Boston

Hospital staff accused of ‘acting unprofessionally’ with Prime Minister selfies

Hospital bosses have defended staff accused of acting unprofessionally after they were shown taking selfies with the Prime Minister.

Boris Johnson visited Boston yesterday (Monday) to announce £1.8 billion of investments across 20 hospitals, including £21.3 million towards a defined “urgent and emergency care zone” for Pilgrim Hospital.

During a United Lincolnshire Hospital Trust board meeting today (Tuesday) John Baines, the representative for Healthwatch Lincolnshire, said he thought staff, who had appeared on local media taking photos of themselves with the PM had “treated him like a rockstar”.

“I felt it was not very professional to see staff taking selfies like it was a pop concert,” he said.

However, board chairman Elaine Bayliss said she felt the event had boosted staff morale – something which, she acknowledge, had been recognised as being down in a recent CQC report.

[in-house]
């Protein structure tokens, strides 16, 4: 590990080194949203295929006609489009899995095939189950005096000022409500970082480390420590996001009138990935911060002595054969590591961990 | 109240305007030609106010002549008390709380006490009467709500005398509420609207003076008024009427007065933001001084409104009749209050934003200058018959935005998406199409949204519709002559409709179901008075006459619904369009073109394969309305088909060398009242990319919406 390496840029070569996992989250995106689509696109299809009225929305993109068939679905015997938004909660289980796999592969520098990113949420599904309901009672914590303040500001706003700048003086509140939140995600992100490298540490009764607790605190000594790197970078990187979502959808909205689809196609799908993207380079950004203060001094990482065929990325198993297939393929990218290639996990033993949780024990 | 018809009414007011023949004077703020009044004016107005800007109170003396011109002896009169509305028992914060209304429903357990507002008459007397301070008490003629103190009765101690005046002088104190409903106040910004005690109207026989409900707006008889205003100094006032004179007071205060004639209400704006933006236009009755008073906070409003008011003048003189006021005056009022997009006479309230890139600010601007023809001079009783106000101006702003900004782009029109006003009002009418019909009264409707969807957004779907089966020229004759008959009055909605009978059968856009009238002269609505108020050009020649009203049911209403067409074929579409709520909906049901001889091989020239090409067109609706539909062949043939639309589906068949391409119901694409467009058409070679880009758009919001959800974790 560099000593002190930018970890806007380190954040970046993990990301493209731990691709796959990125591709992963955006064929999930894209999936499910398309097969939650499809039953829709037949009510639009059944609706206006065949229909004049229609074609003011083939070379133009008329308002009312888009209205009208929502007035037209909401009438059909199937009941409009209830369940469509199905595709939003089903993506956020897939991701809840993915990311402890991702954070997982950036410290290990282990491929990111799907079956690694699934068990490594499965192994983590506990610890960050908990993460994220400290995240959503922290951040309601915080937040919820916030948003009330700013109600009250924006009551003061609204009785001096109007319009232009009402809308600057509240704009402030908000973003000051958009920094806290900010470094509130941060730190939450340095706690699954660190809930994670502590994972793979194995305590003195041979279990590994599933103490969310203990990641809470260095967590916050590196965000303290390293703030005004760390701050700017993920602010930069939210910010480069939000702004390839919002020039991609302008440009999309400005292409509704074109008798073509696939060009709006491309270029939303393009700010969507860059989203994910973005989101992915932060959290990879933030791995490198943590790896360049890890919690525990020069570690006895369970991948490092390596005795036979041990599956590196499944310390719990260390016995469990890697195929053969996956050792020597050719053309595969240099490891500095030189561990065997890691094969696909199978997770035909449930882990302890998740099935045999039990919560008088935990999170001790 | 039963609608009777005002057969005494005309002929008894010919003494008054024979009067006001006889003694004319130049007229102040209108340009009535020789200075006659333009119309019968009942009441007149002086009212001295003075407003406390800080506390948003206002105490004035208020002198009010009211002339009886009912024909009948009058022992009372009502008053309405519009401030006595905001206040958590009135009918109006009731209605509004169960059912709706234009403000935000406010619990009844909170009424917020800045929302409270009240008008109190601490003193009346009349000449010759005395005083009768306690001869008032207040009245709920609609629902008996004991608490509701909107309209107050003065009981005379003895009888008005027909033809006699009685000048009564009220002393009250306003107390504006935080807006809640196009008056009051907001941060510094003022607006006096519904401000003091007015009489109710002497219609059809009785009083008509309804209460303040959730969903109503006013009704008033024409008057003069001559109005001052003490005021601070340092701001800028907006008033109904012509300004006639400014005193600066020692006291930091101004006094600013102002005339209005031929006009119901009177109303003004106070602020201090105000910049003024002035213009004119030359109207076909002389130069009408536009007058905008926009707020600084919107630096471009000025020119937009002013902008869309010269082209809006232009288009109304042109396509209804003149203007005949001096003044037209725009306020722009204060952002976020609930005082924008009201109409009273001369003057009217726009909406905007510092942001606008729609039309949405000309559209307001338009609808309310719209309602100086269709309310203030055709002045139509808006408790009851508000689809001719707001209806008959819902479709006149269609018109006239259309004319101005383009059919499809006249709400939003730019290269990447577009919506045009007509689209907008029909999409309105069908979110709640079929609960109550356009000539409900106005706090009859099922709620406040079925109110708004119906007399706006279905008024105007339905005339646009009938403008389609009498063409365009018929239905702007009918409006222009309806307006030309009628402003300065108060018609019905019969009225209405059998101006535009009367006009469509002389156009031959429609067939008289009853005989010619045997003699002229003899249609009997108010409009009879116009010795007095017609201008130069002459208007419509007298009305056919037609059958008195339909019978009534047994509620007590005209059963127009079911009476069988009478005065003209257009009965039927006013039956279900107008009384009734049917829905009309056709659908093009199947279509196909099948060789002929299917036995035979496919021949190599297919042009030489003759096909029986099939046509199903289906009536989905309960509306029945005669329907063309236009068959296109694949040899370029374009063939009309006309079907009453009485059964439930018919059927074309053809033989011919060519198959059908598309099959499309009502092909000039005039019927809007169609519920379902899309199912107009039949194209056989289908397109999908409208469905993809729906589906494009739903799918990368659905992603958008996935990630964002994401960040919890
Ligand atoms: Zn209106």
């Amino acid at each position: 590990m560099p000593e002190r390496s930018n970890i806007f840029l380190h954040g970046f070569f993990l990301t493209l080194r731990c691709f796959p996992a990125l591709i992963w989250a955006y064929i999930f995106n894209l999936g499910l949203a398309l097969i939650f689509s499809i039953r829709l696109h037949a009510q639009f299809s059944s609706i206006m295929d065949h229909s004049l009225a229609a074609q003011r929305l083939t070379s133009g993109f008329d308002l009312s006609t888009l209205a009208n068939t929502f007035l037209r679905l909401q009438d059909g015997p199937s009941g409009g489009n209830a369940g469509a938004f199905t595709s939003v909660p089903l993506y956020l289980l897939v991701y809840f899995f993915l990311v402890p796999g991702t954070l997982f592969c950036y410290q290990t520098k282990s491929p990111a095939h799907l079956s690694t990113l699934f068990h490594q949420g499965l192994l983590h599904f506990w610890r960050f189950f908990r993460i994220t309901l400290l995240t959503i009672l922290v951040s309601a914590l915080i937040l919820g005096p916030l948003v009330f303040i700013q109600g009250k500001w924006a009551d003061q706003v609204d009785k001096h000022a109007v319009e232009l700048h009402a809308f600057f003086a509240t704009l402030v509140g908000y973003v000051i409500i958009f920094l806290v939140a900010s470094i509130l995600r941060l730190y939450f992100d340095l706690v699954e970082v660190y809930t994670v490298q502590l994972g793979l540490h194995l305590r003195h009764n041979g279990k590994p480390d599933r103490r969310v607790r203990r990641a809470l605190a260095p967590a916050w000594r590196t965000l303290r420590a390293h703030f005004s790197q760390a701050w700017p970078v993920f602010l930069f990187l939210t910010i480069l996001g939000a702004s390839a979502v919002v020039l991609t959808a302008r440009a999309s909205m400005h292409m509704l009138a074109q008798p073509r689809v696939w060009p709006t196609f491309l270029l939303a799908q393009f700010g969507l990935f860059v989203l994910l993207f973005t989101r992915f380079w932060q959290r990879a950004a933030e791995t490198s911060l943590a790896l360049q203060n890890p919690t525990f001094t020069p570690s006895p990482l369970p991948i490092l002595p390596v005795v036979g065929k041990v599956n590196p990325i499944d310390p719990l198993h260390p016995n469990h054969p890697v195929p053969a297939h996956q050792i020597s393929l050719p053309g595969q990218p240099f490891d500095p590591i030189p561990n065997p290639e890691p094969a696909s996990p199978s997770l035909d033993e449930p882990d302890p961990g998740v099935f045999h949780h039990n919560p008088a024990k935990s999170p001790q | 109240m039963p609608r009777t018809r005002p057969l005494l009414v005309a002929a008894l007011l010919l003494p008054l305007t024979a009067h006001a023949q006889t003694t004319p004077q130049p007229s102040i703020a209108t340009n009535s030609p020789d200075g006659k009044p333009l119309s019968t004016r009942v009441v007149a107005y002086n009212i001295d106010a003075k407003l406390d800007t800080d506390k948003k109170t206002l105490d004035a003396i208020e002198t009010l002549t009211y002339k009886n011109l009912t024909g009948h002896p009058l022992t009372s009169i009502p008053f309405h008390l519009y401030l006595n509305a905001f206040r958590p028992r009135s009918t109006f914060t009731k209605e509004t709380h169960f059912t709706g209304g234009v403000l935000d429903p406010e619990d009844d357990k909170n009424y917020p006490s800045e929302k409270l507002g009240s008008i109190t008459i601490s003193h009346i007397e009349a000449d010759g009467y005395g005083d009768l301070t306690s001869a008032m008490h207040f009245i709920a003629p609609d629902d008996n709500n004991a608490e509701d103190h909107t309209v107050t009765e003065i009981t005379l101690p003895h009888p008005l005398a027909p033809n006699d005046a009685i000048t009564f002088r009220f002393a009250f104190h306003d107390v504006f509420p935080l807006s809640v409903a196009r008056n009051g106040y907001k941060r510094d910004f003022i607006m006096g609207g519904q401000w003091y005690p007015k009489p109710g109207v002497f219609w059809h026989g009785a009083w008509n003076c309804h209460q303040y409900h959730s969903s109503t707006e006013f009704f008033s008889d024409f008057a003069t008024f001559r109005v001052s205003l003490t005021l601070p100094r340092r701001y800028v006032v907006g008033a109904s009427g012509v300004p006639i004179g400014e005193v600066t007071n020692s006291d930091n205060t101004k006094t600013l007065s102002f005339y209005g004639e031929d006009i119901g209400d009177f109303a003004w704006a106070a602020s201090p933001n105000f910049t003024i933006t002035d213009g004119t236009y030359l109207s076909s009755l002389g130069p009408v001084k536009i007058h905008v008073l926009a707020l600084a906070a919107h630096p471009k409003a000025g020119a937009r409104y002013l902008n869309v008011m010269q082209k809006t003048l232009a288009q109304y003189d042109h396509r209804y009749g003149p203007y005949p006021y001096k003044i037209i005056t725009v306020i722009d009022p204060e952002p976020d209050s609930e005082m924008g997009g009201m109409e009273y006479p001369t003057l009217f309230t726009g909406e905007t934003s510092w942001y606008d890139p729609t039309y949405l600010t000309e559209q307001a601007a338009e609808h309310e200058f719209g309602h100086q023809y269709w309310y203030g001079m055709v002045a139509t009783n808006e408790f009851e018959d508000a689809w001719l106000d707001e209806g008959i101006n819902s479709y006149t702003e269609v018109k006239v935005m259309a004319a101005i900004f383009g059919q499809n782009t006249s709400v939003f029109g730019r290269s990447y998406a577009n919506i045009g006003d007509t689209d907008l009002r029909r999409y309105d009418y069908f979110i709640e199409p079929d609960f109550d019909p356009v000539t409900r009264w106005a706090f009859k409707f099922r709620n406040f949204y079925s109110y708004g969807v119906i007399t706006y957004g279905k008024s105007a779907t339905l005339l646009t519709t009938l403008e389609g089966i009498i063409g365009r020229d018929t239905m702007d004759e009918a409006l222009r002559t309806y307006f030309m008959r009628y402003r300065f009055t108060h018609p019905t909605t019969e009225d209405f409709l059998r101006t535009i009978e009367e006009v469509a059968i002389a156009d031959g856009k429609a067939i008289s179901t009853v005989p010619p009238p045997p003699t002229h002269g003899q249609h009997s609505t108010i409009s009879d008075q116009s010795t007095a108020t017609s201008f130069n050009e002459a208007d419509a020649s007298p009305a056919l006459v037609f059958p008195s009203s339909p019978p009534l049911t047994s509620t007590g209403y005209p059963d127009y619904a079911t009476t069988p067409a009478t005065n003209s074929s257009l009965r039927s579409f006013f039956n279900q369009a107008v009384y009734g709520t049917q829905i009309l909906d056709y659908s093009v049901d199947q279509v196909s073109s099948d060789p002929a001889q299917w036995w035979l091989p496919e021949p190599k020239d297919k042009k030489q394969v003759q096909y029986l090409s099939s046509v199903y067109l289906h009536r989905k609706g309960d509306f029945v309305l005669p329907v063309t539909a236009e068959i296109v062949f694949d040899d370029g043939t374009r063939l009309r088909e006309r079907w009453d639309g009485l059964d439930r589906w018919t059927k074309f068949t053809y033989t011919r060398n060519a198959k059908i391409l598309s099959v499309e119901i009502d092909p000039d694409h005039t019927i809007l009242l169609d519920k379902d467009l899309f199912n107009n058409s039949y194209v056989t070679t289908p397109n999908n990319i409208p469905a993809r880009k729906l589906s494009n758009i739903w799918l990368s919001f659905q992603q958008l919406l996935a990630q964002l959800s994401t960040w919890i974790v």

There had been no objection from the Prime Minister himself, she added.

“I think there’s a balance to be struck, and there’s no-way we would have wrested those mobile phones away from staff.”

The money the Prime Minister announced yesterday is hoped to “improve patient wait times and the flow of patients in and out of the department.”

United Lincolnshire Hospital’s Trust Chief Executive Andrew Morgan. Photo: Lincolnshire Community Health Services NHS Trust

ULHT’s Chief Executive Andrew Morgan acknowledged that the £21.3 million, was a bid that had been previously rejected by the Department of Health, but had been “resurrected” in the latest announcement.

He added that he had also managed to get Mr Johnson to agree to some other funding, however, added: “It’s one of those things where you ask the Prime Minister a question, he says “yes” but you can see the Secretary of State grimace in the background because he knows its coming out of his budget.”

Mr Morgan said he had raised staffing levels with the PM and Health Minister Matt Hancock, who he said had been “shocked” by the staffing difficulties he had faced.

He said the improvements “should help” to improve staff recruitment and retention by providing larger, and more up-to-date facilities to entice them, but vowed to continue to continue making the case for all hospital sites.


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